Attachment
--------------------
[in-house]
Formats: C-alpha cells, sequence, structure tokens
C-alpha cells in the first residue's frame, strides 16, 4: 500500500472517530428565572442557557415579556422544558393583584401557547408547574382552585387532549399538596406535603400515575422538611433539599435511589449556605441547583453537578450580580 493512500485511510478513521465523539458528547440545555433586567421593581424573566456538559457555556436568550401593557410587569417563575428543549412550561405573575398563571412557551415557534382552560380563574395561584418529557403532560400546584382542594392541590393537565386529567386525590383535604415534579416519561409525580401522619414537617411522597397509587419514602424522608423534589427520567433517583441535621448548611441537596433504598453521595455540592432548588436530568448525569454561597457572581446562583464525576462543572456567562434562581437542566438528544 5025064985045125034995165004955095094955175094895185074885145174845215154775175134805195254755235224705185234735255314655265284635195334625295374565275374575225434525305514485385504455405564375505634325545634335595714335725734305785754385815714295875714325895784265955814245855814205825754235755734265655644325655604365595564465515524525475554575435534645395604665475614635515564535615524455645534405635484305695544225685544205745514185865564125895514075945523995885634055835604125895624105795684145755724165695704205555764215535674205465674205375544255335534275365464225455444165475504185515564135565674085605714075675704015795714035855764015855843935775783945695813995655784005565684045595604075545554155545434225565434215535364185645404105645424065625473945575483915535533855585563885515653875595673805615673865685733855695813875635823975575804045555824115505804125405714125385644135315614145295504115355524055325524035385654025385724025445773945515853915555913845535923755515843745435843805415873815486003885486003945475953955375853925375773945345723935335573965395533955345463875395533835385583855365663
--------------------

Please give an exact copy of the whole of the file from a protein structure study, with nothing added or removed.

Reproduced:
[in-house]
Formats: C-alpha cells, sequence, structure tokens
C-alpha cells in the first residue's frame, strides 16, 4: 500500500472517530428565572442557557415579556422544558393583584401557547408547574382552585387532549399538596406535603400515575422538611433539599435511589449556605441547583453537578450580580 493512500485511510478513521465523539458528547440545555433586567421593581424573566456538559457555556436568550401593557410587569417563575428543549412550561405573575398563571412557551415557534382552560380563574395561584418529557403532560400546584382542594392541590393537565386529567386525590383535604415534579416519561409525580401522619414537617411522597397509587419514602424522608423534589427520567433517583441535621448548611441537596433504598453521595455540592432548588436530568448525569454561597457572581446562583464525576462543572456567562434562581437542566438528544 5025064985045125034995165004955095094955175094895185074885145174845215154775175134805195254755235224705185234735255314655265284635195334625295374565275374575225434525305514485385504455405564375505634325545634335595714335725734305785754385815714295875714325895784265955814245855814205825754235755734265655644325655604365595564465515524525475554575435534645395604665475614635515564535615524455645534405635484305695544225685544205745514185865564125895514075945523995885634055835604125895624105795684145755724165695704205555764215535674205465674205375544255335534275365464225455444165475504185515564135565674085605714075675704015795714035855764015855843935775783945695813995655784005565684045595604075545554155545434225565434215535364185645404105645424065625473945575483915535533855585563885515653875595673805615673865685733855695813875635823975575804045555824115505804125405714125385644135315614145295504115355524055325524035385654025385724025445773945515853915555913845535923755515843745435843805415873815486003885486003945475953955375853925375773945345723935335573965395533955345463875395533835385583855365663